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A young girl's mission to protect the Sonoran Desert

Buffelgrass pull at Orange Grove Middle School
Posted: 8:42 PM, Feb 16, 2019
Updated: 2019-06-07 16:52:31-04
buffelgrass pull

TUCSON, Ariz. — A young girl in Tucson is protecting the land around her school. Bridgett Walters, a seventh grader at Orange Grove, organized a buffelgrass pull when she saw so much of the plant around her school. Buffelgrass is a type of dense, dry brush, that steals resources from other plants, and can spread wildfires quickly.

"One of the worst things about buffelgrass is that not many people know about, so nothing is really being done," said Walters.

So Walters, decided to get the word out. She organized students, agencies and community members to pull bufflegrass from around orange grove middle school.

"The reason that these plants are so horrible, is that they grow back very quickly and they grow back very quick. And as you can see, there aren't really any native plants around here because the buffelgrass and the fountaingrass have taken over in this area," said Walters.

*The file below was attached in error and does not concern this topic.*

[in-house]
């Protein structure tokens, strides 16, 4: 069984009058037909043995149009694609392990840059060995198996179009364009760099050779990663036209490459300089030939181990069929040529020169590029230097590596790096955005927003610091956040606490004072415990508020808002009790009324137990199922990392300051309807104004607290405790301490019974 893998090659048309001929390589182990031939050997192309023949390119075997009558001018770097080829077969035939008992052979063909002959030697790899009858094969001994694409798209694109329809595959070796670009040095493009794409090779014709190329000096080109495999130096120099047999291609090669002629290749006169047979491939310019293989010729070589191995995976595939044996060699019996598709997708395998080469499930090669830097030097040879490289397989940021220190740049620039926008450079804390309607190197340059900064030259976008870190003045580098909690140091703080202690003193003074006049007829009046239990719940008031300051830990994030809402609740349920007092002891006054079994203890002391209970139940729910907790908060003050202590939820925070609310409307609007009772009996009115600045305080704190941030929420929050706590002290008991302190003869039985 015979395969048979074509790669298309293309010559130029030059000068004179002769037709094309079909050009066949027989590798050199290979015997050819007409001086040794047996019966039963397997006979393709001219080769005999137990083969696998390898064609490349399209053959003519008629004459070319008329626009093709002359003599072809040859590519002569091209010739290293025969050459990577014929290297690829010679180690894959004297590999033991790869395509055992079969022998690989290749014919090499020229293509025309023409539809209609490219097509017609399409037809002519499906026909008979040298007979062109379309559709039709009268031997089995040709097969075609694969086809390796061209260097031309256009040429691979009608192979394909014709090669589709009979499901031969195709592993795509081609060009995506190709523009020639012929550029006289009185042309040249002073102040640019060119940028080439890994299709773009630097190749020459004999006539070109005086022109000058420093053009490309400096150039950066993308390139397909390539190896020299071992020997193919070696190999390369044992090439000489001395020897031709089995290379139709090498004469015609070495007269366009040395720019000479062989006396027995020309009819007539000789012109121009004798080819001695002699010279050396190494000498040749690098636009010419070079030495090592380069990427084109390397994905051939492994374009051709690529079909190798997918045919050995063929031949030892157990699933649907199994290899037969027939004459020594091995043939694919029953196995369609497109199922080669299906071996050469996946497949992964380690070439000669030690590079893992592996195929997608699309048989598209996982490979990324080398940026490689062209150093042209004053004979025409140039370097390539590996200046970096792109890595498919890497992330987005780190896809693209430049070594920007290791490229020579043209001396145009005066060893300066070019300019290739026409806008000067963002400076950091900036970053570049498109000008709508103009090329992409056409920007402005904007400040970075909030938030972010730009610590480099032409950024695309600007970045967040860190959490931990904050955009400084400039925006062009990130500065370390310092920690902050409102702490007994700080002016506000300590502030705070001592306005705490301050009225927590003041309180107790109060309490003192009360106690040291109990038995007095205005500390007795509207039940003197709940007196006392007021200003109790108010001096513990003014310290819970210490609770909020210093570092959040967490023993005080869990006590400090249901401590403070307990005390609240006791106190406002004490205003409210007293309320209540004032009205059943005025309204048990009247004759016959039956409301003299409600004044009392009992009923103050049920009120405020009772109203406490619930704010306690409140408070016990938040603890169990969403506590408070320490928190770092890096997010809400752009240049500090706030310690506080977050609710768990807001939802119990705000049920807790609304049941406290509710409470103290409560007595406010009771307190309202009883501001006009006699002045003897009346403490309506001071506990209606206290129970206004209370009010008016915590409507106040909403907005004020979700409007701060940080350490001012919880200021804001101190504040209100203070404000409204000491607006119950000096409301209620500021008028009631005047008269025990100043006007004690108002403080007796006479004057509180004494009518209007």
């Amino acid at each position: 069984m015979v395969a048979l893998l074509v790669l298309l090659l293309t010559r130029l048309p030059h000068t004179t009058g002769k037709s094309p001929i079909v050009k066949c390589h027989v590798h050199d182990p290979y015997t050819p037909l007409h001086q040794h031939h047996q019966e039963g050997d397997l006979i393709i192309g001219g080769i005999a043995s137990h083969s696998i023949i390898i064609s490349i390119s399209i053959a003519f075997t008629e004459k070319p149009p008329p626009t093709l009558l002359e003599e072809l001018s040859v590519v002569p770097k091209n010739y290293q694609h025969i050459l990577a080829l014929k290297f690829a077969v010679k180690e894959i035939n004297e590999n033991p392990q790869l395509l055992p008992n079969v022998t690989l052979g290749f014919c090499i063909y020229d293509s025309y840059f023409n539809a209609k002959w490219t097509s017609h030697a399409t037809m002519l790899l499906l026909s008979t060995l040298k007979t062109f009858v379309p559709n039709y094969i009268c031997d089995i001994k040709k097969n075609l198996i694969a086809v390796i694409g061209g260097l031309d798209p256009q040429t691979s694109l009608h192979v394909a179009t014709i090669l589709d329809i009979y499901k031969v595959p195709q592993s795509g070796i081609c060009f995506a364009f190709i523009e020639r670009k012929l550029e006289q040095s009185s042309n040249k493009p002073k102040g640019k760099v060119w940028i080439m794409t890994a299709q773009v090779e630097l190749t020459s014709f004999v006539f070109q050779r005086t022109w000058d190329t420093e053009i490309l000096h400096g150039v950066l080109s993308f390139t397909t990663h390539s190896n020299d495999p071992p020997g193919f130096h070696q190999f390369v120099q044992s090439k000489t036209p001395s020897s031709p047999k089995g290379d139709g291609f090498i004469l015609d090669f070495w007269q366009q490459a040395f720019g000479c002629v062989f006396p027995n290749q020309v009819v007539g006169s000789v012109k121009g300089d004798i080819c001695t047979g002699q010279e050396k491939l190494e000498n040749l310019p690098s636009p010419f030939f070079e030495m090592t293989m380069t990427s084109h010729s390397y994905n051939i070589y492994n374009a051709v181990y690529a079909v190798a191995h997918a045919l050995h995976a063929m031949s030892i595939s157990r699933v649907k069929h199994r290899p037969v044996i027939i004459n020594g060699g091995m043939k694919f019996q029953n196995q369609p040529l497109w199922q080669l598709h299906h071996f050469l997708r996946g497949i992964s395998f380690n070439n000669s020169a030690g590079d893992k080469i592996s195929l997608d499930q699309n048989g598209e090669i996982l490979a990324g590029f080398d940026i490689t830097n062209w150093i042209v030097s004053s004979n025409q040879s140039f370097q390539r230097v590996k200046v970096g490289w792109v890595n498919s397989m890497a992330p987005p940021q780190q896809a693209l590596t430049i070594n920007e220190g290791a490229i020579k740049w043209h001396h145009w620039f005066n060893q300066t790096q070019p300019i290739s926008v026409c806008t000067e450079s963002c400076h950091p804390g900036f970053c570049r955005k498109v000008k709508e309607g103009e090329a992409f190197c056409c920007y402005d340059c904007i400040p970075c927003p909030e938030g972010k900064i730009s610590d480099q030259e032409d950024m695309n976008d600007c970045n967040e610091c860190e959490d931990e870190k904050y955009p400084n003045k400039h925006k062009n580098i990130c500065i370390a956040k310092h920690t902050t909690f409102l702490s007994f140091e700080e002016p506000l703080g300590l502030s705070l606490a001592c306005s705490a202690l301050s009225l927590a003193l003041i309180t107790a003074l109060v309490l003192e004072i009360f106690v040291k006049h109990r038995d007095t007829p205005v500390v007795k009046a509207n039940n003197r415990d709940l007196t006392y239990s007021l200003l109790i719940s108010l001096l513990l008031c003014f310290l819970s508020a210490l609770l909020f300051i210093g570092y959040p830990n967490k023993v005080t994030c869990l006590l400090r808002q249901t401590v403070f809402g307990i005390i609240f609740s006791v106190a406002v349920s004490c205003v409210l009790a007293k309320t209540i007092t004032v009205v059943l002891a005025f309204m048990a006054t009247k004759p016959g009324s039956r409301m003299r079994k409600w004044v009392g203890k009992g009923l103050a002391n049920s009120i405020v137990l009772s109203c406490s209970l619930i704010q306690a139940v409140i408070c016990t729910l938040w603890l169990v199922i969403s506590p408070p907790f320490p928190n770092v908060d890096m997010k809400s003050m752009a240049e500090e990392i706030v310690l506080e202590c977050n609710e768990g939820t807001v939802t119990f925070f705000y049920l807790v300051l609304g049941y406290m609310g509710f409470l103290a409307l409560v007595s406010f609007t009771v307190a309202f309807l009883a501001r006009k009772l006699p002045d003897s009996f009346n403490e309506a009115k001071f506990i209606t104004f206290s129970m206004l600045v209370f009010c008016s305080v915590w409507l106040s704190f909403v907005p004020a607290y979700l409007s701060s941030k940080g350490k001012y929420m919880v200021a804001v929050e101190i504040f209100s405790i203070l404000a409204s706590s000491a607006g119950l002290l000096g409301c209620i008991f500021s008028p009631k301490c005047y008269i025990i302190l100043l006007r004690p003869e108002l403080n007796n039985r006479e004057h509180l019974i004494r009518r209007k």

A junior ranger in more than 23 national parks, Walters said, preserving the environment for future generations is very important to her. Her interest in buffelgrass all started from a coloring book.

"I thought that, 'Wow, this is a really big issue for our desert.' And so I did some research and I found that if there was a wildfire, the buffelgrass can burn a football field of ground in under three minutes," said Walters.

She loved spearheading this project because she's passionate about protecting the state's deserts.

"Buffelgrass is such a pervasive problem in the Sonoran Desert and I know that people from all over the world come here to see our Saguaros because they don't grow anywhere else. And the buffelgrass actually grows so thick that it makes it near to impossible for Saguaros to grow and reproduce," said Walters.

A big problem for the Sonoran Desert, that this seventh grader is eager to fix.

"Its not easy work, but its necessary to help our desert and I think all the volunteers here know that our desert needs to be preserved so people can experience its beauty in all of the years to come," said Walters.